How to use voluntary standards to achieve the SDGs

16 / Nov / 16

By Juan Carlos Isaza*

The role of Voluntary Sustainability Standards (VSS) is very much a point of discussion at the moment among many stakeholders in the coffee sector. The United Nations Forum on Sustainability Standards (UNFSS) therefore took place at an ideal point in time. Its objective was to launch their Second Flagship Report on VSS and to explore the role of governments in their implementation.

The potential benefits and risks of using VSS

As we have now come to a time when we look beyond the measurement of
uptake rates, the focus for the past 5 years has been on how VSS have
resulted in positive change for producers, for whole communities, and
for the environment. A member of the GCP and a presenter at this event,
the Committee on Sustainability Assessment (COSA) detail some extremely
valuable findings in regards to the social, economic and environmental
impacts of VSS. In light of this, multilateral organisations and
government representatives from China, India, Indonesia, Brazil, Mexico
and South Africa, among many others, exchanged their perspectives on how
to best use voluntary standards in achieving the SDGs and what are the
critical success factors. Although there was not a clear consensus, many
agreed that standards have the potential to help national sectors and
directly impact the SDGs.

However, there are several issues which must be addressed in order to use VSS effectively:

  • The cost of implementing standards means we need to support national sectors and build capacity.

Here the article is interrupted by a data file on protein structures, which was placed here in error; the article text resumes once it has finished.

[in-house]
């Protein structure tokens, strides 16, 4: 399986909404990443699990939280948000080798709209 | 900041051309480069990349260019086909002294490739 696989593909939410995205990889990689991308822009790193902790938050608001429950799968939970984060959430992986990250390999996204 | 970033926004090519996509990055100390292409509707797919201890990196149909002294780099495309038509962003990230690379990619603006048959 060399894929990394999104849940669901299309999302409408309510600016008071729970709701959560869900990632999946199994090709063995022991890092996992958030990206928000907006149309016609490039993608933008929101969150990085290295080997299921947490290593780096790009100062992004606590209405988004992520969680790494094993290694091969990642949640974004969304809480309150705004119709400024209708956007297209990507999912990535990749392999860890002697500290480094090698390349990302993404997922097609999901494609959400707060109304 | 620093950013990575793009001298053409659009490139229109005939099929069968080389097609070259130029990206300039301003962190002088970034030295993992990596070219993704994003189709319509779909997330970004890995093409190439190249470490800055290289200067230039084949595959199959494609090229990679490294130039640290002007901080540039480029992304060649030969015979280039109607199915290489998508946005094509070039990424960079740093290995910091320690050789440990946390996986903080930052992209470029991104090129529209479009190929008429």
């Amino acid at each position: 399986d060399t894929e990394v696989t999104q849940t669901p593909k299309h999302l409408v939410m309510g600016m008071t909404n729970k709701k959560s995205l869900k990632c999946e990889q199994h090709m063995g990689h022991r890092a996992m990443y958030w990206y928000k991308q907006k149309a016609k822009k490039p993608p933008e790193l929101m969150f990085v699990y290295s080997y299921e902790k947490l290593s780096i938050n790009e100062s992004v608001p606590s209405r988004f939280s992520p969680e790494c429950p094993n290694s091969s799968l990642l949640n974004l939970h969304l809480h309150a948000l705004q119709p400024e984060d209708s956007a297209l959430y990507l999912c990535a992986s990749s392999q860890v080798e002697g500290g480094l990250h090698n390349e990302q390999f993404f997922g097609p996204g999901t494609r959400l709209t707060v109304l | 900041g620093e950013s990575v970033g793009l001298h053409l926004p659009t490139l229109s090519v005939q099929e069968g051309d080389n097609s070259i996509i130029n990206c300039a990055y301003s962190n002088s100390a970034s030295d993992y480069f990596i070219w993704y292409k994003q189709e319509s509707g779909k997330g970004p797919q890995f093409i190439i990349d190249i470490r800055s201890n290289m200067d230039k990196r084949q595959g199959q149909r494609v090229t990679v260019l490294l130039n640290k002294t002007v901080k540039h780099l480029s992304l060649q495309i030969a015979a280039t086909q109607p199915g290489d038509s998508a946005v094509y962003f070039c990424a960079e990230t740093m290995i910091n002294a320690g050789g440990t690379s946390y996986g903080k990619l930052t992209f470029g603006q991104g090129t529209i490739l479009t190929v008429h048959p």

• There is a need to build ownership of standards among local actors.
  • A
    proliferation of standards might be confusing. Therefore, governments
    should only implement the standards which best meet their local needs.
  • Standards can discriminate against Micro, Small and Medium Enterprises and agricultural smallholders.
  • Crucially, standards can fail to address all producers (particularly those selling to the domestic market).

Therefore, it was emphasized that VSS should be inclusive, operate in local contexts and benefit those in need.

The need for a national forum

Participants agreed that it is necessary to have a mediated space or forum to further discuss and define the best ways the UNFSS can support countries to enhance the ability of local actors (particularly governments) to use voluntary standards to achieve the SDG’s, while at the same time monitoring any negative side effects that could limit national producers.

With the Global Coffee Platform having already created a similar structure in gathering public and private sector coffee stakeholders to strengthen national capacities and address local realities, it was very important to see the resounding recognition of the need for multi-stakeholder partnerships.

Pioneering strategy

UNFSS’s initiative is a confirmation of the path and strategies that the GCP is implementing. The role of both governments and Voluntary Sustainability Standards is pivotal to achieving our common vision of a thriving and sustainable coffee world. By aligning the efforts, resources and knowledge of coffee stakeholders around a common objective, at a local, national and global level, the GCP is driving the coffee sector’s transformation towards sustainability.

The UNFSS workshop allowed us to identify links with new organizations and explore relationships and strategies that will help us address those critical challenges through global cooperation. We shared this experience, and the work of the UNFSS, to demonstrate the progress we can make when a sector works together in the same direction.